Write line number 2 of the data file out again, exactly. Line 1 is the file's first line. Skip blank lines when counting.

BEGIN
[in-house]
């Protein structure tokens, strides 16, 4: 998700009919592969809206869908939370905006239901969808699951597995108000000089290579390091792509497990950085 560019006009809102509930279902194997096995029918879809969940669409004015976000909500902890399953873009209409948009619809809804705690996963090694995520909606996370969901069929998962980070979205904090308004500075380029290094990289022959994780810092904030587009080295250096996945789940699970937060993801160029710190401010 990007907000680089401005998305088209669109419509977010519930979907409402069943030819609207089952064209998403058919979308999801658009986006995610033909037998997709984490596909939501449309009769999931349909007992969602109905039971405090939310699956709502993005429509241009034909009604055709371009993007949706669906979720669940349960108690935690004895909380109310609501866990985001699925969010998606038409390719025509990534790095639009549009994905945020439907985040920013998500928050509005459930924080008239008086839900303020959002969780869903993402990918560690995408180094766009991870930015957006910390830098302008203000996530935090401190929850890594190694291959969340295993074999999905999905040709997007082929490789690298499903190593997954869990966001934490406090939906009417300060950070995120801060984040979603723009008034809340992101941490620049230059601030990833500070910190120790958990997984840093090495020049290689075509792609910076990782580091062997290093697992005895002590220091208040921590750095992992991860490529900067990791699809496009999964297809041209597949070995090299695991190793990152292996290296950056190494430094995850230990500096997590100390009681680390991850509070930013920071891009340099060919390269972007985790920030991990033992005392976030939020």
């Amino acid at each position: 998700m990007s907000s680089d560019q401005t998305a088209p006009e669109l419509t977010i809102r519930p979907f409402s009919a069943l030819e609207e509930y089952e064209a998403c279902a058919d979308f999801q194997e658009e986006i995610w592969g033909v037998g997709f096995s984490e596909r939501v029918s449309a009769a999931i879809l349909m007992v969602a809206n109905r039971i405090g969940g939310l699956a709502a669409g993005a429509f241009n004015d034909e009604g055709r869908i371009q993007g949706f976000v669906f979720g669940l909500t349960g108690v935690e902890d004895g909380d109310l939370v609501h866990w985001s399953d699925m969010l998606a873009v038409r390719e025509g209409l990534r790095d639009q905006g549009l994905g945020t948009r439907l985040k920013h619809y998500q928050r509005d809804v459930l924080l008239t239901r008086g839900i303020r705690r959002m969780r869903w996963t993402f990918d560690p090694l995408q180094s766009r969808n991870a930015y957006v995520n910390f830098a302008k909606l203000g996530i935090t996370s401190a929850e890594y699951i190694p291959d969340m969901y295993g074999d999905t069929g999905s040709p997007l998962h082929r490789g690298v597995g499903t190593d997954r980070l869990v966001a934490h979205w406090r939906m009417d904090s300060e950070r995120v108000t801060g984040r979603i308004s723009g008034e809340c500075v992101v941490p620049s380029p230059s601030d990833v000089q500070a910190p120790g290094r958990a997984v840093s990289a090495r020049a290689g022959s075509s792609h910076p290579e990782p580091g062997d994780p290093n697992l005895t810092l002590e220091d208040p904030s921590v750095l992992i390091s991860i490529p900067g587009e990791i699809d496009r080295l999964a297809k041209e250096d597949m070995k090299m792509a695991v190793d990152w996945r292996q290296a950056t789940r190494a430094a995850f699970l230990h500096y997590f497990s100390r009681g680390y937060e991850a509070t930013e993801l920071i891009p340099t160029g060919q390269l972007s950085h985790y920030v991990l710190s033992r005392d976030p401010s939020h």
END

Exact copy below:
């Protein structure tokens, strides 16, 4: 998700009919592969809206869908939370905006239901969808699951597995108000000089290579390091792509497990950085 560019006009809102509930279902194997096995029918879809969940669409004015976000909500902890399953873009209409948009619809809804705690996963090694995520909606996370969901069929998962980070979205904090308004500075380029290094990289022959994780810092904030587009080295250096996945789940699970937060993801160029710190401010 990007907000680089401005998305088209669109419509977010519930979907409402069943030819609207089952064209998403058919979308999801658009986006995610033909037998997709984490596909939501449309009769999931349909007992969602109905039971405090939310699956709502993005429509241009034909009604055709371009993007949706669906979720669940349960108690935690004895909380109310609501866990985001699925969010998606038409390719025509990534790095639009549009994905945020439907985040920013998500928050509005459930924080008239008086839900303020959002969780869903993402990918560690995408180094766009991870930015957006910390830098302008203000996530935090401190929850890594190694291959969340295993074999999905999905040709997007082929490789690298499903190593997954869990966001934490406090939906009417300060950070995120801060984040979603723009008034809340992101941490620049230059601030990833500070910190120790958990997984840093090495020049290689075509792609910076990782580091062997290093697992005895002590220091208040921590750095992992991860490529900067990791699809496009999964297809041209597949070995090299695991190793990152292996290296950056190494430094995850230990500096997590100390009681680390991850509070930013920071891009340099060919390269972007985790920030991990033992005392976030939020």